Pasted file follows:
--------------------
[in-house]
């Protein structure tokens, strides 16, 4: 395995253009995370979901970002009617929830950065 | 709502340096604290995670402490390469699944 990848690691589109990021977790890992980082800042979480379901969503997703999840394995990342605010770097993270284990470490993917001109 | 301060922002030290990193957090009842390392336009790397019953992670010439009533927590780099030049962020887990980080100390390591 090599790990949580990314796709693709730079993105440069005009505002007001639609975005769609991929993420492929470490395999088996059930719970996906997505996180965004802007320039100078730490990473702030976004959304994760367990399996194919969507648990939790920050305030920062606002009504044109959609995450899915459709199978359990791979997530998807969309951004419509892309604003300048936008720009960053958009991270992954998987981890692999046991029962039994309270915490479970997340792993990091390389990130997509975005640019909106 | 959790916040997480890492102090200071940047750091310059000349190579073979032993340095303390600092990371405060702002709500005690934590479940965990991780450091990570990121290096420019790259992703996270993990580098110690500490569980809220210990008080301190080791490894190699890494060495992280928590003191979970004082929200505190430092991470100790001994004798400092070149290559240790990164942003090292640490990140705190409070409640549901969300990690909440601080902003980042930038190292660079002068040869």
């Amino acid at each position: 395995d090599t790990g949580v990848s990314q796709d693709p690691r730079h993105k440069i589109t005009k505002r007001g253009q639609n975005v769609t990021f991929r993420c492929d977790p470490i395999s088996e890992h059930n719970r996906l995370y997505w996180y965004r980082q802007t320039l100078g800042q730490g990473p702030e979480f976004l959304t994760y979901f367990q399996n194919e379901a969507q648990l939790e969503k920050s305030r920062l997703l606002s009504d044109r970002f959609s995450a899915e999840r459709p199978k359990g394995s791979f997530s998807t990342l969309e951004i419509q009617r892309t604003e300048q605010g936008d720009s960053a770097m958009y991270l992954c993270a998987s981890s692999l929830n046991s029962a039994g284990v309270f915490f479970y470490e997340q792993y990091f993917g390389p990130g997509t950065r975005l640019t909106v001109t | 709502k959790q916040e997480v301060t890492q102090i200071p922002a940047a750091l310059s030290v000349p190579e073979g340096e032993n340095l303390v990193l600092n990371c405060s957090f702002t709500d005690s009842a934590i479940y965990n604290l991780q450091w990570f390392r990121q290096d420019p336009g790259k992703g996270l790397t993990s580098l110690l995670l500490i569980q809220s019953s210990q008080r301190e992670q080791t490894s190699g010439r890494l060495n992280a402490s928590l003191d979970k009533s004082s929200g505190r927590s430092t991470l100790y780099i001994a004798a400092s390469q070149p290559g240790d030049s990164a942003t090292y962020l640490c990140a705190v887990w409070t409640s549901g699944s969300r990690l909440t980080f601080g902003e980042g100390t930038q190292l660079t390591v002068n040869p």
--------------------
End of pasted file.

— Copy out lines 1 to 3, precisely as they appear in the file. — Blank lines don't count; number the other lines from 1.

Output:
[in-house]
């Protein structure tokens, strides 16, 4: 395995253009995370979901970002009617929830950065 | 709502340096604290995670402490390469699944 990848690691589109990021977790890992980082800042979480379901969503997703999840394995990342605010770097993270284990470490993917001109 | 301060922002030290990193957090009842390392336009790397019953992670010439009533927590780099030049962020887990980080100390390591 090599790990949580990314796709693709730079993105440069005009505002007001639609975005769609991929993420492929470490395999088996059930719970996906997505996180965004802007320039100078730490990473702030976004959304994760367990399996194919969507648990939790920050305030920062606002009504044109959609995450899915459709199978359990791979997530998807969309951004419509892309604003300048936008720009960053958009991270992954998987981890692999046991029962039994309270915490479970997340792993990091390389990130997509975005640019909106 | 959790916040997480890492102090200071940047750091310059000349190579073979032993340095303390600092990371405060702002709500005690934590479940965990991780450091990570990121290096420019790259992703996270993990580098110690500490569980809220210990008080301190080791490894190699890494060495992280928590003191979970004082929200505190430092991470100790001994004798400092070149290559240790990164942003090292640490990140705190409070409640549901969300990690909440601080902003980042930038190292660079002068040869």
């Amino acid at each position: 395995d090599t790990g949580v990848s990314q796709d693709p690691r730079h993105k440069i589109t005009k505002r007001g253009q639609n975005v769609t990021f991929r993420c492929d977790p470490i395999s088996e890992h059930n719970r996906l995370y997505w996180y965004r980082q802007t320039l100078g800042q730490g990473p702030e979480f976004l959304t994760y979901f367990q399996n194919e379901a969507q648990l939790e969503k920050s305030r920062l997703l606002s009504d044109r970002f959609s995450a899915e999840r459709p199978k359990g394995s791979f997530s998807t990342l969309e951004i419509q009617r892309t604003e300048q605010g936008d720009s960053a770097m958009y991270l992954c993270a998987s981890s692999l929830n046991s029962a039994g284990v309270f915490f479970y470490e997340q792993y990091f993917g390389p990130g997509t950065r975005l640019t909106v001109t | 709502k959790q916040e997480v301060t890492q102090i200071p922002a940047a750091l310059s030290v000349p190579e073979g340096e032993n340095l303390v990193l600092n990371c405060s957090f702002t709500d005690s009842a934590i479940y965990n604290l991780q450091w990570f390392r990121q290096d420019p336009g790259k992703g996270l790397t993990s580098l110690l995670l500490i569980q809220s019953s210990q008080r301190e992670q080791t490894s190699g010439r890494l060495n992280a402490s928590l003191d979970k009533s004082s929200g505190r927590s430092t991470l100790y780099i001994a004798a400092s390469q070149p290559g240790d030049s990164a942003t090292y962020l640490c990140a705190v887990w409070t409640s549901g699944s969300r990690l909440t980080f601080g902003e980042g100390t930038q190292l660079t390591v002068n040869p």